Astoban Investments has paid $7.5 million for Dilworth House, an historic building that overlooks Washington Square in Philadelphia and has been involved in a series of legal battles for more than a decade.

John Turchi Jr. sold the property and brings to an end his controversial 20-year ownership of the building at 223-225 S. 6th St. Under his ownership, Turchi had proposed various controversial development plans for the building that were routinely met with resistance from neighborhood groups, such as Society Hill Civic Association, as well as historians and preservationists.

Dilworth House was built in 1957 by former Mayor Richardson Dilworth in a show of his commitment to the ongoing revitalization of Philadelphia — particularly in that neighborhood — and valued for its historical symbolism. It was placed on the Philadelphia Register of Historic Places in 1999. Turchi bought the house in 2001 and planned to use it as a single-family residence but later proposed the construction of a 16-story condominium tower.

Those plans were rejected by civic groups and those living in neighboring buildings and litigation ensued. In 2015, Commonwealth Court ruled in Turchi’s favor. It wasn’t until 2019 that plans were approved to demolish a portion of the rear of the structure to make way for a 12-story residential tower with 10 units.

Astoban is tweaking the design of what will be a roughly $36 million project, working on construction financing and its development is expected to get underway by June, said Tim Shaaban, managing director and partner at Astoban. The project will likely have nine units with the pricing starting out at around $1,200 a square foot and eventually rising to between $1,400 to$1,800 a square foot.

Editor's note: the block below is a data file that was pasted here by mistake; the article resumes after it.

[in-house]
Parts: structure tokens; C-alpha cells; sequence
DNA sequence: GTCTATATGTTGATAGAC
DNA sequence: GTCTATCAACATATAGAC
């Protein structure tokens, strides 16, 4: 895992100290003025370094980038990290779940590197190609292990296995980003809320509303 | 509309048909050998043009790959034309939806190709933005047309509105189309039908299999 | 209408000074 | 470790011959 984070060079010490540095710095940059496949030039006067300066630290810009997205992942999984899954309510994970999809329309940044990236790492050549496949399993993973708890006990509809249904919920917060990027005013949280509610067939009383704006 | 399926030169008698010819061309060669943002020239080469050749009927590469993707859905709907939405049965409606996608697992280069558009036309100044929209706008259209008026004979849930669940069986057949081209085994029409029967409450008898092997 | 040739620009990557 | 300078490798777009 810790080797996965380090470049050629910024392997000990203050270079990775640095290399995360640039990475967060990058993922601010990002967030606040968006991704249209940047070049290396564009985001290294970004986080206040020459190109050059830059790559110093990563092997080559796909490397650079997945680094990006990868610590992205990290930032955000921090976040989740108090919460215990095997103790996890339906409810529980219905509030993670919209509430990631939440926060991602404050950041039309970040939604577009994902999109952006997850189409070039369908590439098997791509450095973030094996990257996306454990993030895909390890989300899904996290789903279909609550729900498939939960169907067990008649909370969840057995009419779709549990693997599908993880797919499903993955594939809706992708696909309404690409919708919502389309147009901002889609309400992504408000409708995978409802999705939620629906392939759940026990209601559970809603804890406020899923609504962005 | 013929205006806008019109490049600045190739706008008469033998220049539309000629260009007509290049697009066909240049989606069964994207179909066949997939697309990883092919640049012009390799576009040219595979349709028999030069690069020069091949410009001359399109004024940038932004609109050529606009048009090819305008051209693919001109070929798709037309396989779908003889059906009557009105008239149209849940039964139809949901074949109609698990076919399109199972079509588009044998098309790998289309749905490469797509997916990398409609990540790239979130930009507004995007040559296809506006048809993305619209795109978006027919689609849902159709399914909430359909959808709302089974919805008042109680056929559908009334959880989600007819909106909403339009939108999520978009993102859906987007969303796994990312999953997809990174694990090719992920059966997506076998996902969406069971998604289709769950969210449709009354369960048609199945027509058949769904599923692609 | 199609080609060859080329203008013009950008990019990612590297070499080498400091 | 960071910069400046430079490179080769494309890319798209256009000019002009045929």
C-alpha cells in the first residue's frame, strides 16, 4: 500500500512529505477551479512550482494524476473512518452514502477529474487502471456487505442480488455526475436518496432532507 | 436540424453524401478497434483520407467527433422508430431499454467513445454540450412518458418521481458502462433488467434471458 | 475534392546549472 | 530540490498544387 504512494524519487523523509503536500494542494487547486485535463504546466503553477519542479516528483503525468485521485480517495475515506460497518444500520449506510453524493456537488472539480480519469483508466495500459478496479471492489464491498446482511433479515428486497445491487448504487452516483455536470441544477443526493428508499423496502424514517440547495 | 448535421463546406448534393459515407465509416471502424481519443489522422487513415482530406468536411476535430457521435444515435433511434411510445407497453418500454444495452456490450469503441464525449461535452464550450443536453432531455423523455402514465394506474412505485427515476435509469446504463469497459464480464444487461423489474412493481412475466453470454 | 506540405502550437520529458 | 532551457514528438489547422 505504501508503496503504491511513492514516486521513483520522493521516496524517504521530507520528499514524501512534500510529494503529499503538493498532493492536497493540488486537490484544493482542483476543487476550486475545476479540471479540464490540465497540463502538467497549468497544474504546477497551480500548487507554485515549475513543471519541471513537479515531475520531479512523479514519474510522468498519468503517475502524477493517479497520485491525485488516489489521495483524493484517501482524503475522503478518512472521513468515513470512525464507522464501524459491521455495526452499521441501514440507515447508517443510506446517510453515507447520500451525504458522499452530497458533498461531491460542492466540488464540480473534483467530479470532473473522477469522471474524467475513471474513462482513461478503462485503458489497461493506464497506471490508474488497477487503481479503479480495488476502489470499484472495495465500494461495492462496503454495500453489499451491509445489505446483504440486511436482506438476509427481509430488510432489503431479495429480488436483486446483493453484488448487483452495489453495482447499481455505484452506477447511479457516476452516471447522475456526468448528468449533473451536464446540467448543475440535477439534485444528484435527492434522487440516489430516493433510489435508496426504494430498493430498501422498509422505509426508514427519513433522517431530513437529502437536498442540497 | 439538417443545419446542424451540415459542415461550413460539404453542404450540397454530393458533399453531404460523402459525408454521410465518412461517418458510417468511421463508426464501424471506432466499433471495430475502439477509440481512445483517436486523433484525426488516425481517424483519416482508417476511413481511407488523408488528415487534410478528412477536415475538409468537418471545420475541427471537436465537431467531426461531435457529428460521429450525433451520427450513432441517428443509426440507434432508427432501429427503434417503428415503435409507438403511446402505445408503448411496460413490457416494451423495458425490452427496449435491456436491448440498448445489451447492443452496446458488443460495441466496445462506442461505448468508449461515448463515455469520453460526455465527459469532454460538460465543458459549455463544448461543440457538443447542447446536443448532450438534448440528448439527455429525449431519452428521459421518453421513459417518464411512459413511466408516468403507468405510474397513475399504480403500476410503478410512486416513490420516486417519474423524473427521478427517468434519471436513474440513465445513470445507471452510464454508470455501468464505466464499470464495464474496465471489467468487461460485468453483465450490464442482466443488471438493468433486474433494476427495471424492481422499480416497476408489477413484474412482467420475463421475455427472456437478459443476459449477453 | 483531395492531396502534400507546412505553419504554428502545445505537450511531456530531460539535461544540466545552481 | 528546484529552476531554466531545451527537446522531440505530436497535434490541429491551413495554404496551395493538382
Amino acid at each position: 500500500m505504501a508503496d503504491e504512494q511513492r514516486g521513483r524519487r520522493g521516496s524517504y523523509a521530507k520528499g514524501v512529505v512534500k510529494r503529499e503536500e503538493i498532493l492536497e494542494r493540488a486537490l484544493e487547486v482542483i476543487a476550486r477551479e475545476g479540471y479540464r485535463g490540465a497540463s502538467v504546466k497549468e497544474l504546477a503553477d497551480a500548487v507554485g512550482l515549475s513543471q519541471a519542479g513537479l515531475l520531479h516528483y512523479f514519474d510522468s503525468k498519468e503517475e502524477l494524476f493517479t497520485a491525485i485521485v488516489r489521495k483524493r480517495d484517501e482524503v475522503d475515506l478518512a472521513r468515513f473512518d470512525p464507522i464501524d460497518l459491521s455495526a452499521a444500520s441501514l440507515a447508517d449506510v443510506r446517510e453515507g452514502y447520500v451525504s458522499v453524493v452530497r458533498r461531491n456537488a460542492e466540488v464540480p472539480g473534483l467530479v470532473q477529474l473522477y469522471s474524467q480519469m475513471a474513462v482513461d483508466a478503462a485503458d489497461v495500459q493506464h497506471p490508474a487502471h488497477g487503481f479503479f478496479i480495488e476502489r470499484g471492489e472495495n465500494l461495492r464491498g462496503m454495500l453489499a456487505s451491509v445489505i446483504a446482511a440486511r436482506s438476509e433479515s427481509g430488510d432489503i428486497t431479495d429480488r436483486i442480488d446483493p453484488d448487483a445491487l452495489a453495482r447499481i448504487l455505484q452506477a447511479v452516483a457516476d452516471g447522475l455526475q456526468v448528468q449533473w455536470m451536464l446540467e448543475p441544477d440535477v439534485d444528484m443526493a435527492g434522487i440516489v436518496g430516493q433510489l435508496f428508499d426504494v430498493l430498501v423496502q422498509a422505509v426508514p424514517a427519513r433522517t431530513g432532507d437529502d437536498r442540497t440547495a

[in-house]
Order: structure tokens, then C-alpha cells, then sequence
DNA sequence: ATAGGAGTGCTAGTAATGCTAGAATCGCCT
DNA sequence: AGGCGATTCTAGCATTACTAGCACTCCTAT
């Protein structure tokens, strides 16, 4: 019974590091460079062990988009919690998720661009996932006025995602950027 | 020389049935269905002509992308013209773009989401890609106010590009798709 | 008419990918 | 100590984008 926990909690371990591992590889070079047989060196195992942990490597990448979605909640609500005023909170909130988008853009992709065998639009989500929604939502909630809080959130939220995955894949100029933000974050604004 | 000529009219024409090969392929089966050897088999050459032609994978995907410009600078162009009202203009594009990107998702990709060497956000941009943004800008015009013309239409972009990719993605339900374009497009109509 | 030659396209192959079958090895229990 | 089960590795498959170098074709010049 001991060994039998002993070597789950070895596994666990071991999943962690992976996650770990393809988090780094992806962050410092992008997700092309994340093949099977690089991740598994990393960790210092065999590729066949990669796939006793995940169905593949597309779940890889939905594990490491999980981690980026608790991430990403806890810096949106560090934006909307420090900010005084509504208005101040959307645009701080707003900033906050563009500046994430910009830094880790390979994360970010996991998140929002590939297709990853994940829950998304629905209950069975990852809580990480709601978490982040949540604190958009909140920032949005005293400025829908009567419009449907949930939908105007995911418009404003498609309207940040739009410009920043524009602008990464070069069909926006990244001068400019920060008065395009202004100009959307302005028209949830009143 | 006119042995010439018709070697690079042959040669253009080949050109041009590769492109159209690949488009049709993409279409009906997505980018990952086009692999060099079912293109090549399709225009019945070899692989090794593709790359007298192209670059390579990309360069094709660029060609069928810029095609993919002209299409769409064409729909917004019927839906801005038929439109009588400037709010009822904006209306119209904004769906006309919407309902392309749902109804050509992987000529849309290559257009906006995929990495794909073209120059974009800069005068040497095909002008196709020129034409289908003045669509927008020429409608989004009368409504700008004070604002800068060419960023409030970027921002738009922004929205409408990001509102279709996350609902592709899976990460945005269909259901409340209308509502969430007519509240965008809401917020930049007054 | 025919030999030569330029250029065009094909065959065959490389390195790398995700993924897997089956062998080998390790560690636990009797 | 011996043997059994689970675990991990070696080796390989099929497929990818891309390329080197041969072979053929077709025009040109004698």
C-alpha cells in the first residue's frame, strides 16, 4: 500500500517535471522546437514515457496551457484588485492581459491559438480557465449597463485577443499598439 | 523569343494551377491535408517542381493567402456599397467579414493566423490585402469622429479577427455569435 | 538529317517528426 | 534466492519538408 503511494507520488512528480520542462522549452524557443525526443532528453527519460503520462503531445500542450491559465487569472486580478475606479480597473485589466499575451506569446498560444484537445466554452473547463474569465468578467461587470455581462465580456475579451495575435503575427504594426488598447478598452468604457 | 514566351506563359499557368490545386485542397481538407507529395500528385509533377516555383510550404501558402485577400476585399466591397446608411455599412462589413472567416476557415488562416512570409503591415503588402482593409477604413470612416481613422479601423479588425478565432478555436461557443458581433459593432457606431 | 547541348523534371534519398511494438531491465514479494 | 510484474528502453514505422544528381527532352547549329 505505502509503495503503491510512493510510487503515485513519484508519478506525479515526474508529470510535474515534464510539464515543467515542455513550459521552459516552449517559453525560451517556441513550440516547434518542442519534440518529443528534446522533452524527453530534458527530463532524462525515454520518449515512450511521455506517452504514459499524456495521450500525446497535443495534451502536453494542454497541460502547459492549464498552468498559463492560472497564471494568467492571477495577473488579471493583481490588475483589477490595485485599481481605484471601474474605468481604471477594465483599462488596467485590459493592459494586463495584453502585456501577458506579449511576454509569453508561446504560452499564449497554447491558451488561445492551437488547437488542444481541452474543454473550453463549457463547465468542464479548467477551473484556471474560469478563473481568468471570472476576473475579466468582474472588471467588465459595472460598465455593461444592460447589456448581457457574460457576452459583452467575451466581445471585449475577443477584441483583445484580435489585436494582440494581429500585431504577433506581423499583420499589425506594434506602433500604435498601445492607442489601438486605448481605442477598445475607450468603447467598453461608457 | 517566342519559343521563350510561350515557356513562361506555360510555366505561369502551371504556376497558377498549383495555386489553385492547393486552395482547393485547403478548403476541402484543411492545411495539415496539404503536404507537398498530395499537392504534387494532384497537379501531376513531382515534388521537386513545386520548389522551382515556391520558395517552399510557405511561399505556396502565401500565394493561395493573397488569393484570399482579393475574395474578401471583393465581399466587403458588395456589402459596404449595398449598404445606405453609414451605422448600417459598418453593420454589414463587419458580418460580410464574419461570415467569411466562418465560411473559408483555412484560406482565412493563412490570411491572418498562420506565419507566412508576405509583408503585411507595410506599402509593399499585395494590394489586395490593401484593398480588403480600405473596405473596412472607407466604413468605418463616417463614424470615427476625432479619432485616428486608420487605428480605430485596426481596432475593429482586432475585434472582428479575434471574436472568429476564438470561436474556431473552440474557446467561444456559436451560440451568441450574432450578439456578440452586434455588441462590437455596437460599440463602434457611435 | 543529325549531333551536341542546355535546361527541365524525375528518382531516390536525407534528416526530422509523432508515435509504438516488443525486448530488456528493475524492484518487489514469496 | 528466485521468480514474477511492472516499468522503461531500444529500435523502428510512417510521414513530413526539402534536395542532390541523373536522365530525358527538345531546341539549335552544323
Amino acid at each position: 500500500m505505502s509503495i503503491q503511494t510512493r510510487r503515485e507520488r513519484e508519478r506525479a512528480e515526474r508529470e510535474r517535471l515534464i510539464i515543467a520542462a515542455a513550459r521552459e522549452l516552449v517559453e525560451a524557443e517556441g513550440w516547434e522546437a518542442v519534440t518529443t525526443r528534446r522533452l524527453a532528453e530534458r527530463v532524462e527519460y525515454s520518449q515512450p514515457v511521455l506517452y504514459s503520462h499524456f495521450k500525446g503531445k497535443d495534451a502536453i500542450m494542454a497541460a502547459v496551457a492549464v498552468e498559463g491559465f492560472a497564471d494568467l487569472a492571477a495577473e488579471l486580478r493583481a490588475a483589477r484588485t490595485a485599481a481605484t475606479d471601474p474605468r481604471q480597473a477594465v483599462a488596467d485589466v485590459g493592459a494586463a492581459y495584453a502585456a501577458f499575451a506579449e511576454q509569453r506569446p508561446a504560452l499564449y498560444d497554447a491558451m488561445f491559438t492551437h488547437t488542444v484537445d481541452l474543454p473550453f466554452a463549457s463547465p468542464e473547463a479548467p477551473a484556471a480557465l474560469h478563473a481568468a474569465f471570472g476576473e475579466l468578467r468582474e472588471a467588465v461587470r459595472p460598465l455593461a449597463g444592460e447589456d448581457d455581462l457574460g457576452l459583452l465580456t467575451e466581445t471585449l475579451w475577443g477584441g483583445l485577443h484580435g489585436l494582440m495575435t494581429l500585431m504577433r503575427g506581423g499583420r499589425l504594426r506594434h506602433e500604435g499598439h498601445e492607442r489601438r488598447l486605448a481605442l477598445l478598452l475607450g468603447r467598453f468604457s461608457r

Dilworth is a project that Shaaban had been looking at for a couple of years and befitting for the Philadelphia developer. It’s not unlike a development Astoban built at 2110 Walnut St. and a project it is pursuing at 1808-1810 Chestnut St. in Rittenhouse Square.

“The project itself is a carbon copy of 2110,” Shaaban said. “The difference is it’s right on Washington Square.”

At 2110 Walnut, Astoban bought a site that included a historically-designated Frank Furness structure and designed a 10-story condominium tower that integrated that building into the project.

In 2019, the real estate company paid $14.3 million for 1808-1810 Chestnut St. that served as the headquarters for Freeman’s auction house for nearly a century. Astoban is retaining the existing structure of the Chestnut Street building and adding a new residential condominium tower on top that will span 10 stories.

“I think he’s the number one choice to develop this into a gorgeous condo building.” said Ken Mallin of MPN Realty, who arranged the transaction between Turchi and Astoban and was also involved in the sale of Freeman’s Chestnut Street building. “It’s a landmark site and is the only site on the square that is still not developed.”

The property was on the market for about year and there were several interested parties but the coronavirus hit. While that set things back, it enabled Turchi to work through some outstanding issues related to the site and future development.

“It was very complicated and amazing how well John put this together,” Mallin said.

Astoban has completed several high-end condominium developments in Center City including 2207 Chestnut St. and 124 N. 2nd St. Astoban targets a buyer who doesn’t desire to live in a 200-unit tower but prefers larger residential units that are more private and secure, Shaaban said.

“It’s generally meant to be boutique, private and restricted,” he said.

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